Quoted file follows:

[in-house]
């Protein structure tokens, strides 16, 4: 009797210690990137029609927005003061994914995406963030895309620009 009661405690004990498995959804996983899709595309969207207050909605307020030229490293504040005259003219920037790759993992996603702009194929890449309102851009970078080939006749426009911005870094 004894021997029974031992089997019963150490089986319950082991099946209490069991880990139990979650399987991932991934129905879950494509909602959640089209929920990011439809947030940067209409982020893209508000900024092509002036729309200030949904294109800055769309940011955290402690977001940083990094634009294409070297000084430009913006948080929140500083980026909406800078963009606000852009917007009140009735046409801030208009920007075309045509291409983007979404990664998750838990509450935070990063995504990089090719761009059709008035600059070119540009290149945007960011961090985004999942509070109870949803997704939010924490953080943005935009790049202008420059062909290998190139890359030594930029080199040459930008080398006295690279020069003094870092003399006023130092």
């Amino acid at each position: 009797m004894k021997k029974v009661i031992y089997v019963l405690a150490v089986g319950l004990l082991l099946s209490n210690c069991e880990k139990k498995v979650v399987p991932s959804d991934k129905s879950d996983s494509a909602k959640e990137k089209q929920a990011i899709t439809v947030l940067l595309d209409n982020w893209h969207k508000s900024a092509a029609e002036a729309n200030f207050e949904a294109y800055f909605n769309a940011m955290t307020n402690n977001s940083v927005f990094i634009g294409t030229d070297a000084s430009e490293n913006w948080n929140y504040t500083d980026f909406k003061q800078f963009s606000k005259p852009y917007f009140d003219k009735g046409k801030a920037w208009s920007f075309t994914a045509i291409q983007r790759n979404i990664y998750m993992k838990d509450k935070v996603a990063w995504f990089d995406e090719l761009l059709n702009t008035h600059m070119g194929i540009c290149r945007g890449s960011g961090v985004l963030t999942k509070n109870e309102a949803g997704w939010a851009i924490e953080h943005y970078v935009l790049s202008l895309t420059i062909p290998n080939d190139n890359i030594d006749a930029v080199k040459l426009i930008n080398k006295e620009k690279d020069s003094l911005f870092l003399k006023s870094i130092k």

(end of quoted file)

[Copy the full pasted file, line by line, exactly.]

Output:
[in-house]
């Protein structure tokens, strides 16, 4: 009797210690990137029609927005003061994914995406963030895309620009 009661405690004990498995959804996983899709595309969207207050909605307020030229490293504040005259003219920037790759993992996603702009194929890449309102851009970078080939006749426009911005870094 004894021997029974031992089997019963150490089986319950082991099946209490069991880990139990979650399987991932991934129905879950494509909602959640089209929920990011439809947030940067209409982020893209508000900024092509002036729309200030949904294109800055769309940011955290402690977001940083990094634009294409070297000084430009913006948080929140500083980026909406800078963009606000852009917007009140009735046409801030208009920007075309045509291409983007979404990664998750838990509450935070990063995504990089090719761009059709008035600059070119540009290149945007960011961090985004999942509070109870949803997704939010924490953080943005935009790049202008420059062909290998190139890359030594930029080199040459930008080398006295690279020069003094870092003399006023130092």
């Amino acid at each position: 009797m004894k021997k029974v009661i031992y089997v019963l405690a150490v089986g319950l004990l082991l099946s209490n210690c069991e880990k139990k498995v979650v399987p991932s959804d991934k129905s879950d996983s494509a909602k959640e990137k089209q929920a990011i899709t439809v947030l940067l595309d209409n982020w893209h969207k508000s900024a092509a029609e002036a729309n200030f207050e949904a294109y800055f909605n769309a940011m955290t307020n402690n977001s940083v927005f990094i634009g294409t030229d070297a000084s430009e490293n913006w948080n929140y504040t500083d980026f909406k003061q800078f963009s606000k005259p852009y917007f009140d003219k009735g046409k801030a920037w208009s920007f075309t994914a045509i291409q983007r790759n979404i990664y998750m993992k838990d509450k935070v996603a990063w995504f990089d995406e090719l761009l059709n702009t008035h600059m070119g194929i540009c290149r945007g890449s960011g961090v985004l963030t999942k509070n109870e309102a949803g997704w939010a851009i924490e953080h943005y970078v935009l790049s202008l895309t420059i062909p290998n080939d190139n890359i030594d006749a930029v080199k040459l426009i930008n080398k006295e620009k690279d020069s003094l911005f870092l003399k006023s870094i130092k």